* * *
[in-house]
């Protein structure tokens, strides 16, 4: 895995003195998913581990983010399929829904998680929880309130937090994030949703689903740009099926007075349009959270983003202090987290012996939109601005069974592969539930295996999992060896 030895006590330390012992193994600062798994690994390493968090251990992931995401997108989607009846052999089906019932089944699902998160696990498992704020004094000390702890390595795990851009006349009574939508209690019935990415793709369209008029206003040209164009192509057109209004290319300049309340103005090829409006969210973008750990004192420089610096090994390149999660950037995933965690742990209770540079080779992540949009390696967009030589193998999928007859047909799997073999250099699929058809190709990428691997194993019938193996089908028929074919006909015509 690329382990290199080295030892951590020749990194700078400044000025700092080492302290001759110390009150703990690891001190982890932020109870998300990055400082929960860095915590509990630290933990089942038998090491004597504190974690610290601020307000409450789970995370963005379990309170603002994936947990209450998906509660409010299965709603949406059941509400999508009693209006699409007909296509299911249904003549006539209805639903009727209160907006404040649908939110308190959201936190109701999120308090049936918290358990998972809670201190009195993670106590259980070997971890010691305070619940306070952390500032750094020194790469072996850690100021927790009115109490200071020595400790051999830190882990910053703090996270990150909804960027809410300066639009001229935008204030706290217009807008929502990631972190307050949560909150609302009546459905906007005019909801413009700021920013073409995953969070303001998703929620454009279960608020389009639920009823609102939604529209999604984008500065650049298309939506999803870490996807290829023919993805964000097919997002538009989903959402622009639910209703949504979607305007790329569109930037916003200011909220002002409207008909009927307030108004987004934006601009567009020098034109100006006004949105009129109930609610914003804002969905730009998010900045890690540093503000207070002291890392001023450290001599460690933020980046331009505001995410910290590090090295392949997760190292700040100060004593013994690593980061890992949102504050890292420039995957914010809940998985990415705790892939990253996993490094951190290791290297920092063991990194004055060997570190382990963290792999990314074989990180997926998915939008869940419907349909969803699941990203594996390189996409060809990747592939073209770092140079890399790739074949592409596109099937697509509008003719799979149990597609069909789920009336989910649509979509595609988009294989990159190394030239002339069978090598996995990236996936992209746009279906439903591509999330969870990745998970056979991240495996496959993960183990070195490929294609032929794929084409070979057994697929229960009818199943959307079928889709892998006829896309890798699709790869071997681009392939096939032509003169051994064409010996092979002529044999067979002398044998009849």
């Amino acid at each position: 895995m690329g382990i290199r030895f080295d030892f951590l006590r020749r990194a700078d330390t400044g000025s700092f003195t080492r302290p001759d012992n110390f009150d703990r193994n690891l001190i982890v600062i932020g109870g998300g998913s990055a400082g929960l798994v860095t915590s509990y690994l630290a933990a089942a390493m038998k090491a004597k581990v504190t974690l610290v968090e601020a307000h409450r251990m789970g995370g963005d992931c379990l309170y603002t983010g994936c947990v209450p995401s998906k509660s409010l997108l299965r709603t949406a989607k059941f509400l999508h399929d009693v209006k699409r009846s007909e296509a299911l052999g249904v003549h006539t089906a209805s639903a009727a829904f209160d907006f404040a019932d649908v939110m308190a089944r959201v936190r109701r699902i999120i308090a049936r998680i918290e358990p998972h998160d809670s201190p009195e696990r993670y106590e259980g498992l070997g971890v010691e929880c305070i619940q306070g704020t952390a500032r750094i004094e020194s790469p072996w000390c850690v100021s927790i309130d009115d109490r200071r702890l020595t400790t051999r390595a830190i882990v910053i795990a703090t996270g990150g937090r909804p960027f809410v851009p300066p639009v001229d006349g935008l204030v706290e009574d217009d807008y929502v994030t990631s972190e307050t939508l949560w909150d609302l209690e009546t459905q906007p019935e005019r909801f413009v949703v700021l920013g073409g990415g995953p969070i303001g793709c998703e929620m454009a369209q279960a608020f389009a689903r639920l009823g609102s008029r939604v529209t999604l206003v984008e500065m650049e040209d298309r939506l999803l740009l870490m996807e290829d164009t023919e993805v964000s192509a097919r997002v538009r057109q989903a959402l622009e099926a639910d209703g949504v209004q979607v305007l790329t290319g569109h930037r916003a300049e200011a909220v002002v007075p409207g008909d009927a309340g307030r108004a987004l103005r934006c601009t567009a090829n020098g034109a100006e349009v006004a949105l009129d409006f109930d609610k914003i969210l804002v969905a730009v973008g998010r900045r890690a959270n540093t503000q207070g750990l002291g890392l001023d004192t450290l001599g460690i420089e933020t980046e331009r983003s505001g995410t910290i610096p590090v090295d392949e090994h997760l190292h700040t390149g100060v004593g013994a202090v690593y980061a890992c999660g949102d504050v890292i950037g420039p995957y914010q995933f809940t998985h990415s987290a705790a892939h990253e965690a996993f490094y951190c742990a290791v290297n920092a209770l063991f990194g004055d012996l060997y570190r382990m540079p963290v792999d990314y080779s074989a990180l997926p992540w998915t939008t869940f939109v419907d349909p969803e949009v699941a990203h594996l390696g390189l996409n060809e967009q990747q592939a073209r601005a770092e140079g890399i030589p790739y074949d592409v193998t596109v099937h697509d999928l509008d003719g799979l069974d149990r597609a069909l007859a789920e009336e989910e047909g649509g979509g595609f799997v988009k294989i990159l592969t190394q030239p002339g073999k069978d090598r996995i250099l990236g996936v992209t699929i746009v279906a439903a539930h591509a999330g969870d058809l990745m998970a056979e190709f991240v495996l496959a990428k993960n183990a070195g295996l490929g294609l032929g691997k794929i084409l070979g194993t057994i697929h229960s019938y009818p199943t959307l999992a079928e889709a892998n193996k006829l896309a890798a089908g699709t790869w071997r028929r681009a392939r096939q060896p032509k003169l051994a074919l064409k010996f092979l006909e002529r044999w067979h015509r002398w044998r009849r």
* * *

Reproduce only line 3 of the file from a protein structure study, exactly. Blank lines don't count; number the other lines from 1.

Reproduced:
């Amino acid at each position: 895995m690329g382990i290199r030895f080295d030892f951590l006590r020749r990194a700078d330390t400044g000025s700092f003195t080492r302290p001759d012992n110390f009150d703990r193994n690891l001190i982890v600062i932020g109870g998300g998913s990055a400082g929960l798994v860095t915590s509990y690994l630290a933990a089942a390493m038998k090491a004597k581990v504190t974690l610290v968090e601020a307000h409450r251990m789970g995370g963005d992931c379990l309170y603002t983010g994936c947990v209450p995401s998906k509660s409010l997108l299965r709603t949406a989607k059941f509400l999508h399929d009693v209006k699409r009846s007909e296509a299911l052999g249904v003549h006539t089906a209805s639903a009727a829904f209160d907006f404040a019932d649908v939110m308190a089944r959201v936190r109701r699902i999120i308090a049936r998680i918290e358990p998972h998160d809670s201190p009195e696990r993670y106590e259980g498992l070997g971890v010691e929880c305070i619940q306070g704020t952390a500032r750094i004094e020194s790469p072996w000390c850690v100021s927790i309130d009115d109490r200071r702890l020595t400790t051999r390595a830190i882990v910053i795990a703090t996270g990150g937090r909804p960027f809410v851009p300066p639009v001229d006349g935008l204030v706290e009574d217009d807008y929502v994030t990631s972190e307050t939508l949560w909150d609302l209690e009546t459905q906007p019935e005019r909801f413009v949703v700021l920013g073409g990415g995953p969070i303001g793709c998703e929620m454009a369209q279960a608020f389009a689903r639920l009823g609102s008029r939604v529209t999604l206003v984008e500065m650049e040209d298309r939506l999803l740009l870490m996807e290829d164009t023919e993805v964000s192509a097919r997002v538009r057109q989903a959402l622009e099926a639910d209703g949504v209004q979607v305007l790329t290319g569109h930037r916003a300049e200011a909220v002002v007075p409207g008909d009927a309340g307030r108004a987004l103005r934006c601009t567009a090829n020098g034109a100006e349009v006004a949105l009129d409006f109930d609610k914003i969210l804002v969905a730009v973008g998010r900045r890690a959270n540093t503000q207070g750990l002291g890392l001023d004192t450290l001599g460690i420089e933020t980046e331009r983003s505001g995410t910290i610096p590090v090295d392949e090994h997760l190292h700040t390149g100060v004593g013994a202090v690593y980061a890992c999660g949102d504050v890292i950037g420039p995957y914010q995933f809940t998985h990415s987290a705790a892939h990253e965690a996993f490094y951190c742990a290791v290297n920092a209770l063991f990194g004055d012996l060997y570190r382990m540079p963290v792999d990314y080779s074989a990180l997926p992540w998915t939008t869940f939109v419907d349909p969803e949009v699941a990203h594996l390696g390189l996409n060809e967009q990747q592939a073209r601005a770092e140079g890399i030589p790739y074949d592409v193998t596109v099937h697509d999928l509008d003719g799979l069974d149990r597609a069909l007859a789920e009336e989910e047909g649509g979509g595609f799997v988009k294989i990159l592969t190394q030239p002339g073999k069978d090598r996995i250099l990236g996936v992209t699929i746009v279906a439903a539930h591509a999330g969870d058809l990745m998970a056979e190709f991240v495996l496959a990428k993960n183990a070195g295996l490929g294609l032929g691997k794929i084409l070979g194993t057994i697929h229960s019938y009818p199943t959307l999992a079928e889709a892998n193996k006829l896309a890798a089908g699709t790869w071997r028929r681009a392939r096939q060896p032509k003169l051994a074919l064409k010996f092979l006909e002529r044999w067979h015509r002398w044998r009849r």